FEATURED | Agriculture - A Perspective from 1st Principles
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FEATURED | Agriculture - A Perspective from 1st Principles

By Vivek N. Joshi
Advisor to A-Joshi Strategy Consultants, Mumbai, India

Image Attribute: UNU/ Creative Commons

Image Attribute: UNU/ Creative Commons

The UN was able to achieve an important objective reduction of poverty & hunger in its Millennium Development Goals (MDG) due to the economic growth of China, followed by that of India.In 2015, the UN has enunciated ‘Sustainable Development Goals’ (SDG), which call for an eradication of absolute poverty globally by 2030. As Bill Gates has said, this time, the UN will deliver on the SDGs only if India is able to deliver on its share of the SDGs. The economy of India is now the fastest growing major economy in the world, and it is likely that it will retain this bright spot for several years. India will, however, achieve its goals only if the hundreds of millions of farmers and agricultural workers are successfully lifted out of poverty.  This article analyses the current situation of agriculture in India from "first principles", and provides a perspective of possible long-term solutions.  No perspective of such a complex situation can be complete by itself, and this analysis does not claim to be so.


The total area of India is about 3.3 million square kilometres. Of this, about 1.5 mn. sq. km. is the area of arable land, the ratio of arable land to total land comparing favourably with that in other large countries.  Fallow land is about 13% of the area. The arable land in the country is well distributed over the landmass, unlike the large contiguous arable land masses in the North European plain or the mid-west in USA. This can be considered a blessing as agriculture has been well distributed throughout the country.  It also poses unique economic, social and geopolitical challenges now.

The productivity of agriculture in India averaged across crops (less than 350 T/year/sq. km) compares very unfavourably with the productivity in other large countries like China (almost 100% higher productivity) and USA (more than 100% higher).  Despite subsidies of various kinds, the surplus generated from farming for the small land holders is very low, is at subsistence levels, and well below the average per capita income.  A lower fraction of land (about 48%) in India, compared to the fraction in USA & China, is irrigated currently.  More than half of the Indian population is directly or indirectly connected with agriculture, sharing in generating only 16-17% of the national income, with a steady downward trend. At current levels of ICOR (incremental capital output ratio), agriculture GDP growth rates will be well below 5% per year.  All of these combine to keep a very large proportion of the population poor.  According to the World Bank criteria of daily income of usd 1.75 (PPP terms), about 22% of the population lives in absolute poverty.  If the strata of the population which is deprived of some necessities for a decent life is estimated, as many as 700 million people would fall into the deprived (vs. absolute poverty) category.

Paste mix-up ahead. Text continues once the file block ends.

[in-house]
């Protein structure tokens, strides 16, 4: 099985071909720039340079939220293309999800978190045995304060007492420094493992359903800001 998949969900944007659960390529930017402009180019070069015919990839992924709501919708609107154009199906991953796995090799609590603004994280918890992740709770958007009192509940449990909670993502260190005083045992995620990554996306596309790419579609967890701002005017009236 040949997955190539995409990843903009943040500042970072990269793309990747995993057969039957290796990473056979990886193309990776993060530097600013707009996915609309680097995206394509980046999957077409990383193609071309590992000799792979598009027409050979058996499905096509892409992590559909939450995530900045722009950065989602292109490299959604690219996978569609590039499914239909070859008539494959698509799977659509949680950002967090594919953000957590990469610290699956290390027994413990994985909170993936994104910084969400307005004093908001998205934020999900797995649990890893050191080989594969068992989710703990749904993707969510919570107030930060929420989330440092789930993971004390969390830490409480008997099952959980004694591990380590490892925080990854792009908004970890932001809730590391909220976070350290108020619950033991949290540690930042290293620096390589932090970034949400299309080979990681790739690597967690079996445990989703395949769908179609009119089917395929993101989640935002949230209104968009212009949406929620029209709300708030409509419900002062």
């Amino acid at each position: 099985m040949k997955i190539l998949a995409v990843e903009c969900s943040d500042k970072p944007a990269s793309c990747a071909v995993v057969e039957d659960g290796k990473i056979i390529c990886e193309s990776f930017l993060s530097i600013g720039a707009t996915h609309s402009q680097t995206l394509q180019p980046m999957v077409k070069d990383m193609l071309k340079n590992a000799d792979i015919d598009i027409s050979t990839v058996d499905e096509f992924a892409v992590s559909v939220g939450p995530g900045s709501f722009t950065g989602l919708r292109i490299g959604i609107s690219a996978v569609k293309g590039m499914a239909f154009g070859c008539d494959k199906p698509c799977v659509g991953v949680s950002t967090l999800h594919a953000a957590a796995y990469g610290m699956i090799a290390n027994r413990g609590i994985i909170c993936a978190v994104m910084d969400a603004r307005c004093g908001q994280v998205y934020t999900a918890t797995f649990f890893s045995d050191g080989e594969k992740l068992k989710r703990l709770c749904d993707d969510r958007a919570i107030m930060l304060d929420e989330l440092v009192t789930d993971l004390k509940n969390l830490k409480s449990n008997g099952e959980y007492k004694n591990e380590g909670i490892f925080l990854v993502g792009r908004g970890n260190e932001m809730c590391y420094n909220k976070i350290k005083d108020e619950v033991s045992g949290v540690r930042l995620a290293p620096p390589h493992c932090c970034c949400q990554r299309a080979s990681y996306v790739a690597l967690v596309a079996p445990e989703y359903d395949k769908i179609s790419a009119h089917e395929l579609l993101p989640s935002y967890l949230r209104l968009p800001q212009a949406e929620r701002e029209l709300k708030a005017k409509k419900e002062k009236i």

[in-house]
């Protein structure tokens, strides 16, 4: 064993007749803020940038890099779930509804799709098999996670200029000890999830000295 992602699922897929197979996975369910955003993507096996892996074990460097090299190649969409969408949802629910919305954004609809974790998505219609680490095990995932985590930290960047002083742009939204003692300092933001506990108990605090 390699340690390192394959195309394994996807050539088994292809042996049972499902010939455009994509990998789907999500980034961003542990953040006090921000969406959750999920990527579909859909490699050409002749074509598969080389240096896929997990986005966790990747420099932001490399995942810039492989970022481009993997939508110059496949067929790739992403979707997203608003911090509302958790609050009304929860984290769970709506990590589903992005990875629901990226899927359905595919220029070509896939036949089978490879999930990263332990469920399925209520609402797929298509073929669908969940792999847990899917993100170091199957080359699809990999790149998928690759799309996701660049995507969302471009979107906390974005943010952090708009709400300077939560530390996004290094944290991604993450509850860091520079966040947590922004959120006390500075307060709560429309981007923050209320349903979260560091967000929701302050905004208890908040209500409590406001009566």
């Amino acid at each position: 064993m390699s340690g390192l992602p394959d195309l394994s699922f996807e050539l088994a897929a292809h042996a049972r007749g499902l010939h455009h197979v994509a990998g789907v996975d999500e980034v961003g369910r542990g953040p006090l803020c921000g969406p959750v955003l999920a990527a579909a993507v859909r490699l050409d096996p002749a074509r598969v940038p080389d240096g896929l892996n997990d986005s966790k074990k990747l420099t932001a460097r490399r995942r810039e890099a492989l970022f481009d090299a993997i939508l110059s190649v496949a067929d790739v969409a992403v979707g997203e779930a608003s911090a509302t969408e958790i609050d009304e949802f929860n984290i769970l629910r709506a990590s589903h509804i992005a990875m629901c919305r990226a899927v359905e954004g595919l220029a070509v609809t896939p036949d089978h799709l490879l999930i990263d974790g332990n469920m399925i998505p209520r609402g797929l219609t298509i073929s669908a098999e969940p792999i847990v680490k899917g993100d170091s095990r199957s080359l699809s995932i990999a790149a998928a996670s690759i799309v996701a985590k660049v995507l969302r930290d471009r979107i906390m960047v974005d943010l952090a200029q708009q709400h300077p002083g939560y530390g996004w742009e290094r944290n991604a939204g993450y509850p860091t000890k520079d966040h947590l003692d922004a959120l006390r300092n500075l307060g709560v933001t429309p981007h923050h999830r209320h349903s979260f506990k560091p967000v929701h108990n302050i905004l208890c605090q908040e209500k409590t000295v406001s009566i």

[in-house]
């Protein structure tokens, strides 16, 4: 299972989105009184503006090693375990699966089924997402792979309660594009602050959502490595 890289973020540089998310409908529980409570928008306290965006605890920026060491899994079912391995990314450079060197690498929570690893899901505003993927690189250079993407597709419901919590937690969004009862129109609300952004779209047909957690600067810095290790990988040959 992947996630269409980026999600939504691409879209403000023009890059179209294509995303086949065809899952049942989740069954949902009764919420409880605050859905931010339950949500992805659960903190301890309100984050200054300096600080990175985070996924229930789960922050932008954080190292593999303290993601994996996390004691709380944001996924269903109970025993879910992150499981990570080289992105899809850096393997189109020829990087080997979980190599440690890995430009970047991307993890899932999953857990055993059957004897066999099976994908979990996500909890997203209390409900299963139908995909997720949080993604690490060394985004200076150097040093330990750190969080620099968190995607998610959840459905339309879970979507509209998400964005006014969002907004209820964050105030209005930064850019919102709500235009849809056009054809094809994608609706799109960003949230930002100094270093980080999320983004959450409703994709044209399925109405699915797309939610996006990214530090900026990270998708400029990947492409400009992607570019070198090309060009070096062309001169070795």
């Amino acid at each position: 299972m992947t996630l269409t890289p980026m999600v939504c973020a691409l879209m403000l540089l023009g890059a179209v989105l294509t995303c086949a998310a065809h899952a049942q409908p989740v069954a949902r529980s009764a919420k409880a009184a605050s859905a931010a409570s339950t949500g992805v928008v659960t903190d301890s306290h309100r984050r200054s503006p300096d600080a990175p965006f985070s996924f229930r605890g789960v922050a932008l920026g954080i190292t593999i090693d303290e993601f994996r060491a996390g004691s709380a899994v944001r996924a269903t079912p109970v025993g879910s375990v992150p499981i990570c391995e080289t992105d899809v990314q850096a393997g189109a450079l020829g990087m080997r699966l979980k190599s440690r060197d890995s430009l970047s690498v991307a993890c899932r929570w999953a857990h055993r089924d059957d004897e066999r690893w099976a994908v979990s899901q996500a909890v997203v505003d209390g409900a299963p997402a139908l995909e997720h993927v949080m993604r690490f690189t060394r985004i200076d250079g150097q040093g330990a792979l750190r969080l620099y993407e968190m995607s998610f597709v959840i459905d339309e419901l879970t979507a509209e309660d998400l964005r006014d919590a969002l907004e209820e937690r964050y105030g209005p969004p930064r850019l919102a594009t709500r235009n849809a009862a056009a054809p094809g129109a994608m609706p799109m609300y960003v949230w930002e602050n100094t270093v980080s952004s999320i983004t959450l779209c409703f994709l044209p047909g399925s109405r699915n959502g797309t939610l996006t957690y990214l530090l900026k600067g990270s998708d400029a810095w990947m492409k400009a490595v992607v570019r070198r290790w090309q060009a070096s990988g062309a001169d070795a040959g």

The data of some large countries is summarized below:

Source: World Bank, Government of India websites

Source: World Bank, Government of India websites

In Feb 2016, the government has set itself a target of doubling the very low per-capita income of farmers by 2022, which implies a growth-rate of 14% per annum.  Low hanging fruit like substantial increase of the minimum support price for agricultural output is a double-edged sword due to the consequent social, economic & political implications of food inflation, or the impact of an increase in fiscal deficits due to subsidizing food at retail.   This objective of doubling farm income will not be achieved by “business as usual” that is, through routine increase in agricultural GDP which languishes at less than 4% per year.  Adam Smith’s factors of production, “Land, Labour & Capital” are examined for the key imperatives to reach this objective.  A fourth factor “Knowledge” is also considered.


One of the means to increase per-capita income in agriculture is to reduce the number of people who depend on agriculture for their livelihood.     

Nearly 250 mn. people are directly involved in agriculture, which is more than 50% of the total workforce of the country, and is also the largest agricultural work-force in the world.  About 57% of the population in agriculture are landless labourers.  Of the landowners nearly 85% have landholdings of less than 0.02 sq. km. Even if productivity were to double to the standards of China & USA, the very large population dependent on agriculture will continue to severely constrain the income per capita of agricultural labour.    

It is estimated that about 250 mn. youth will be eligible to enter the workforce over the next decade. With an urbanization of only about 31%, most of these youth will come from non-urban backgrounds. Planning Commission (now NITI Ayog) and NSSO estimates show that over the last 30 years employment generation has averaged only about 7 mn. jobs annually, and only 10 mn. jobs were created from 2005 to 2012.  A very large proportion of rural youth therefore, may be forced to remain attached to agriculture, and consequently doomed to poverty, unless job creation can be stepped up significantly and rapidly. There is no head-room available to absorb additional workforce in agriculture, and the number of people engaged in agriculture needs to decrease.   If the number of youth leaving agriculture and seeking employment elsewhere are included, the number of fresh job aspirants increases to about 33 mn per year!  It is imperative that avenues other than employment in agriculture be created for the workforce.